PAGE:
Monday, November 24, 2014
The Mystery of the Semicolon.
But it doesn't have to be that way; even you can learn to use the semicolon correctly. Because for about 99% of the time you'll use it, it's very easy.
A semicolon separates two complete sentences that are closely related. The key word there is "complete." If you can't put a period in place of the semicolon, you are using it incorrectly. For example:
"It look like it's going to snow; I think I'll put my snow tires on."
"It looks like it's going to snow; snow tire time."
(As you can see, "snow tire time" is not a complete sentence. In that case I would put either a colon (:) or an emdash.)
We could write the first sentence as two sentences: "It look like it's going to snow. I think I'll put my snow tires on." So that means using a semicolon is correct, assuming the sentences are related. For example:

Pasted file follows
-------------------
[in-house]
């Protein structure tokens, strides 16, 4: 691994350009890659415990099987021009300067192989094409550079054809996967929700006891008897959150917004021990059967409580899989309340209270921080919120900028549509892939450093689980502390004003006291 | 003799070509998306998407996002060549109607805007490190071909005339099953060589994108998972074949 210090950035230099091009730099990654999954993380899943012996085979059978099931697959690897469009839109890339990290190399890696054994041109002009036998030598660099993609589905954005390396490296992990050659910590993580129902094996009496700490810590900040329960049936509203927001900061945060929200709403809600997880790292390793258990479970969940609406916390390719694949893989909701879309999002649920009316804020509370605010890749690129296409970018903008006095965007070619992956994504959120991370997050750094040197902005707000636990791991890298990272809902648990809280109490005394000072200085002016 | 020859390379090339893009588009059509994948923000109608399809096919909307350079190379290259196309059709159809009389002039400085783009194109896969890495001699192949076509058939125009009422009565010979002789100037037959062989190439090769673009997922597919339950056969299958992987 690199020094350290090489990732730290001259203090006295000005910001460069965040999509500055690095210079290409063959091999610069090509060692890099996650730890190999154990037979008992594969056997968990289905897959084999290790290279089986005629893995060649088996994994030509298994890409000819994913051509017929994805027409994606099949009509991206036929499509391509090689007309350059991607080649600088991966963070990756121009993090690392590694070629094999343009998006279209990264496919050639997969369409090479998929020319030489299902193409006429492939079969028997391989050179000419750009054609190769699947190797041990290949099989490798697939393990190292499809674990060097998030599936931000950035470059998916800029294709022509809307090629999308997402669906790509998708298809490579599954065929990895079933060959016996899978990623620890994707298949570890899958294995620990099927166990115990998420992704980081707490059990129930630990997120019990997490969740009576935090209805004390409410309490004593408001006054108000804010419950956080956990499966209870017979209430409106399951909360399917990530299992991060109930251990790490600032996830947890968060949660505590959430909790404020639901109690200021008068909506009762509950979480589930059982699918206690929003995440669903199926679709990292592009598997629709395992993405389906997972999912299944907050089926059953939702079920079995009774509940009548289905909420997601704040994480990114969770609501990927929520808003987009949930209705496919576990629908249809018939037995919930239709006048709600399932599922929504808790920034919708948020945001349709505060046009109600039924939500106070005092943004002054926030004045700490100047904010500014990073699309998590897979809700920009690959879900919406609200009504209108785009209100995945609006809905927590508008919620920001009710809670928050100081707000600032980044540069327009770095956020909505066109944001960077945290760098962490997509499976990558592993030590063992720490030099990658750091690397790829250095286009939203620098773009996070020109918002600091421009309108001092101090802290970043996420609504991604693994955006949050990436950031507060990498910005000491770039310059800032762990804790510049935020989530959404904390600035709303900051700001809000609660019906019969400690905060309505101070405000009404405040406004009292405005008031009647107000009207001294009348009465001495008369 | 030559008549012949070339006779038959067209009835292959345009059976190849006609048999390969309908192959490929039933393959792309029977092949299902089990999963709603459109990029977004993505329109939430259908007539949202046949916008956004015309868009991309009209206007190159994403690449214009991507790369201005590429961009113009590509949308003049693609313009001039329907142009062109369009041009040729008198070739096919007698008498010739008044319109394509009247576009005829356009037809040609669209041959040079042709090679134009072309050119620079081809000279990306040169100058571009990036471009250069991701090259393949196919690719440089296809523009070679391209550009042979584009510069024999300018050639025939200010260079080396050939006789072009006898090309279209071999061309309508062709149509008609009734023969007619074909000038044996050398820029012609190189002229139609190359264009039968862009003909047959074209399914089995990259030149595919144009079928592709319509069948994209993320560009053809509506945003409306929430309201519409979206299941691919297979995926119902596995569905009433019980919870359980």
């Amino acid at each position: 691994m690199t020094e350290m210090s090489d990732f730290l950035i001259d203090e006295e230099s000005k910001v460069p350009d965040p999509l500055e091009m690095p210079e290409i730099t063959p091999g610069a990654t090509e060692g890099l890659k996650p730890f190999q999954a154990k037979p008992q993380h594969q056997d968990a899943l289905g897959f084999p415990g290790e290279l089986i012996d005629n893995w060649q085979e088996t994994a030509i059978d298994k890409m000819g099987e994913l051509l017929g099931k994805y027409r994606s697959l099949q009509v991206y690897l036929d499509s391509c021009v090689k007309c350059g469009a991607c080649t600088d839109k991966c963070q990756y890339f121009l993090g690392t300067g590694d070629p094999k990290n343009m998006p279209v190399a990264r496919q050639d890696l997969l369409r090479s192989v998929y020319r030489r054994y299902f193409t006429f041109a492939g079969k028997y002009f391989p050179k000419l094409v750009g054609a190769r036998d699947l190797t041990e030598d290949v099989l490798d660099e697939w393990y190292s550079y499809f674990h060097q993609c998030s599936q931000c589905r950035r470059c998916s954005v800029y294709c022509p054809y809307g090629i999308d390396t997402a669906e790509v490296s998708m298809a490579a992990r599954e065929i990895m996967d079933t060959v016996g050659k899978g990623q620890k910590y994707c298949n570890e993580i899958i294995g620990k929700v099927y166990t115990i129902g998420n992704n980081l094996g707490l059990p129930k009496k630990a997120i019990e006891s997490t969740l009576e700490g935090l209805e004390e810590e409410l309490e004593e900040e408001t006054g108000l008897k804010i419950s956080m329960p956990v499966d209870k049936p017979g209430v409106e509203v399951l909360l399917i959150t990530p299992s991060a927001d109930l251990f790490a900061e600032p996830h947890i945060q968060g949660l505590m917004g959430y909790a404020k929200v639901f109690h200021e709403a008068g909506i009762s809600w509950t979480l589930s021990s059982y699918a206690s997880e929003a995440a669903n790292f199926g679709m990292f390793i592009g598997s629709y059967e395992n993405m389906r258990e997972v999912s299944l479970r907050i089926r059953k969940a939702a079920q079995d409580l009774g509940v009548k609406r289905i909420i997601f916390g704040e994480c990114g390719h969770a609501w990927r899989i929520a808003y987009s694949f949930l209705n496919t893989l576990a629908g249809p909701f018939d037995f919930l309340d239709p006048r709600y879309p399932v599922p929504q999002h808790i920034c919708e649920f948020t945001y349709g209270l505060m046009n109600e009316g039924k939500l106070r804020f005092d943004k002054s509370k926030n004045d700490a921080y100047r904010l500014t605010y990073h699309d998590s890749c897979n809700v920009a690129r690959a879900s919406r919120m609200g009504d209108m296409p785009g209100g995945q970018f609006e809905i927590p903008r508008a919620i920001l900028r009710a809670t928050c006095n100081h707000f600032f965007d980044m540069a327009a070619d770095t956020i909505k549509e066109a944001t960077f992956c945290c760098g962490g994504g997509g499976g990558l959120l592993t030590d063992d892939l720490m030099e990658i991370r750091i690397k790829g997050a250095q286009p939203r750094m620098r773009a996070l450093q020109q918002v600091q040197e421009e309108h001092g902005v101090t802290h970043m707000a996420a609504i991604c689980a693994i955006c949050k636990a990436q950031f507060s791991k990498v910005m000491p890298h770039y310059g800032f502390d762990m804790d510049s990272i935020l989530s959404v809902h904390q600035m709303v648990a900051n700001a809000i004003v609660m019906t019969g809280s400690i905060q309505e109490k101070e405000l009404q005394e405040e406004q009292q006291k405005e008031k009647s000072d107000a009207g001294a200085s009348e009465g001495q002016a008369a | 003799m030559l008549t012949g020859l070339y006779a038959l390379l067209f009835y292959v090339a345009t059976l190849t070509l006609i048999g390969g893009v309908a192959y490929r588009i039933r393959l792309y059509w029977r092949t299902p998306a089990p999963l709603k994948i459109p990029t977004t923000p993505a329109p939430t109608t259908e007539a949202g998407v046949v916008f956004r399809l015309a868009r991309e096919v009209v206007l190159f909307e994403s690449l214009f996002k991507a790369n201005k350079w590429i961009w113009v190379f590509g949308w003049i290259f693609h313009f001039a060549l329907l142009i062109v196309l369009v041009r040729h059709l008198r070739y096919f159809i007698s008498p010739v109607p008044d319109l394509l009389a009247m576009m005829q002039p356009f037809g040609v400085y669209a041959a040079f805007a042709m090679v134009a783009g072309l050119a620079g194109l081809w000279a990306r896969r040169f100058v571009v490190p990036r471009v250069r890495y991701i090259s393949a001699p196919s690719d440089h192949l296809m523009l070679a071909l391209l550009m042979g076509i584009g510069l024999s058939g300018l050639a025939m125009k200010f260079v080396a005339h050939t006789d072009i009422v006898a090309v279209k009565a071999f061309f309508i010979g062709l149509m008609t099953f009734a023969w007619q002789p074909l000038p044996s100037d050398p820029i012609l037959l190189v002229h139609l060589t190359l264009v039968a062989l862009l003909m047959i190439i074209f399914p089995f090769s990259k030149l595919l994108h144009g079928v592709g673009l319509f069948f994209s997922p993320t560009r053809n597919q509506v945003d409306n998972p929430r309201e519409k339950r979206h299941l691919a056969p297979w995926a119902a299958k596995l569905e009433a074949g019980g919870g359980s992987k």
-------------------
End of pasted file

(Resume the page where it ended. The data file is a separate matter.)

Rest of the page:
"There's a great movie on TV tonight; it looks like a good night to stay home."
"There's a great movie on TV tonight; my house is blue."
In the second case, the sentences are not closely related so a semicolon would not be appropriate. Now there are no hard-and-fast rules on what is closely related so use your best judgement. Usually, if the second sentence completes the thought, that's the time to use the semicolon.
Also note, after the semicolon you do not capitalize the first word as you would if they were two separate sentences (unless you would capitalize it anyway as proper noun or pronoun).
There is one other use for the semicolon and it has to do with long lists in one sentence. But as a fiction writer you are unlikely to run across that need.
And with just a little care, you too can help the little semicolon out of obscurity and use it correctly.